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Retailers Might Be Shooting Themselves in the Foot with Personalized Pricing

Ellen Harvey

Personalization has come to dominate the world of online retail. Whether retailers are delivering more targeted marketing messages or providing custom product recommendations, personalization has permeated every stage of the customer journey. Some retailers are even experimenting with personalized pricing, a popular tactic among travel booking sites, which involves providing different product prices to different users, based on data like location, browser, and past shopping behavior.

Rafi MohammedWhile this may seem like an effective way to ensure maximum profits from consumers, Rafi Mohammed cautions retailers against this approach. Pricing strategy consultant and author of “The Art of Pricing: How to Find the Hidden Profits to Grow Your Business and The 1% Windfall: How Successful Companies Use Price to Profit and Grow,” Rafi has found retailers run the risk of damaging their brands by offering different prices for the same products.

“Amazon was caught doing this in the early 2000s,” explains Rafi. “It offered different prices to different customers based on their user data. It was well documented, and it caused an uproar. Amazon did eventually say, ‘We will never do this again.’ It’s unfortunate that retailers are making this same mistake.”

In a recent conversation on the Sidecar podcast, Rafi explained that a better way to serve price sensitive shoppers is offering a “Good, Better, Best” model which provides different tiers of product quality. The “Good” offering is the least expensive and helps retailers convert the most price sensitive shoppers, while the “Best,” which is typically of a higher quality, entices less price sensitive shoppers to spend more with a retailer. According to Rafi, “Best” products can drive as much as 40% to 60% of retailers’ revenue.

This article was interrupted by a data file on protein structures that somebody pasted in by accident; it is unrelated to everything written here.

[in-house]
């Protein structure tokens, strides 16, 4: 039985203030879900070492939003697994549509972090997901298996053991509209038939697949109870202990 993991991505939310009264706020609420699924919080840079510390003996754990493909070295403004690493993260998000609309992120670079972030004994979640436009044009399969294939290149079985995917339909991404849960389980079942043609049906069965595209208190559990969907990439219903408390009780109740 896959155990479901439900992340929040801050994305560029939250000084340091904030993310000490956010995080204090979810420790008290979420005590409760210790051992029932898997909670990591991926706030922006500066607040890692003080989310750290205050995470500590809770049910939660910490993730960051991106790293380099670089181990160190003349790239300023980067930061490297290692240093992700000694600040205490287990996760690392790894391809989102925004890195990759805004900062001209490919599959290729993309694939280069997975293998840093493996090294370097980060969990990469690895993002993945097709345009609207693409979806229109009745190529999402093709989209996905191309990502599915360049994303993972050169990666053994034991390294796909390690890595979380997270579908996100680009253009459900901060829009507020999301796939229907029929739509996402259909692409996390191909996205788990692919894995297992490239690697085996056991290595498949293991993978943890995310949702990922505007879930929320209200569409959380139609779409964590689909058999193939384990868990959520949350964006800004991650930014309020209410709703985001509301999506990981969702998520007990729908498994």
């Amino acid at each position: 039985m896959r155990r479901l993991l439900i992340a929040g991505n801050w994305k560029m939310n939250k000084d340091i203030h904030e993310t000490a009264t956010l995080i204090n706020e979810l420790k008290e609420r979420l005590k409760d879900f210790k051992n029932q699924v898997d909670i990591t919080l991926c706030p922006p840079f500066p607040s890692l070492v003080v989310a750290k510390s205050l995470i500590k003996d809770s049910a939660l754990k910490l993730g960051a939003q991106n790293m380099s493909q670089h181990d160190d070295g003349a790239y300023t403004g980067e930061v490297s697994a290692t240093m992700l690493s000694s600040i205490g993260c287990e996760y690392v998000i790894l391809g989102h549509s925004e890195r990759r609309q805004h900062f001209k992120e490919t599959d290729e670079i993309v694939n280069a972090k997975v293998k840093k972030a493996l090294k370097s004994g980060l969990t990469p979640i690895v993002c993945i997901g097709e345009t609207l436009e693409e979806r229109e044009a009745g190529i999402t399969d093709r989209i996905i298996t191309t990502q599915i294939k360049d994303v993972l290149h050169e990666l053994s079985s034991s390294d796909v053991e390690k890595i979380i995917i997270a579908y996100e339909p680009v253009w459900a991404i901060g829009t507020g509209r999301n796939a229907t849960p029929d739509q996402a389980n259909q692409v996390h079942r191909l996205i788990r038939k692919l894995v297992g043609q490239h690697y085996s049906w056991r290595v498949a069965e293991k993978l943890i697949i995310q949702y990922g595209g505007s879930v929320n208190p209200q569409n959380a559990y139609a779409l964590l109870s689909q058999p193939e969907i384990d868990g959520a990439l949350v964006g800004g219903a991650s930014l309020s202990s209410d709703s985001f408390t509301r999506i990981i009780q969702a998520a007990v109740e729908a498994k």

Listen to the full podcast or read the top sound bites from the interview below.

Top Sound Bites

(edited for clarity and brevity)

What piqued your interest in personalized pricing?

Rafi Mohammed: I’m always interested in new types of pricing strategies. That’s what I do for a living. I think what was interesting about this is that I was planning a vacation and I was excited. I was doing all of this research on my laptop. I decided where to go, and I had the price and everything on Orbitz, but I didn’t purchase right away.

Then right before I went to bed, I thought, “Oh, I’ll check the price one more time.” I noticed that there was a difference in price when I accessed it by the mobile app as opposed to the web site on my laptop. I was getting a different price depending on the device and browser I used. That’s what led me to research personalized pricing more, and it became very interesting to me.

How are retailers or travel sites determining the personalized pricing?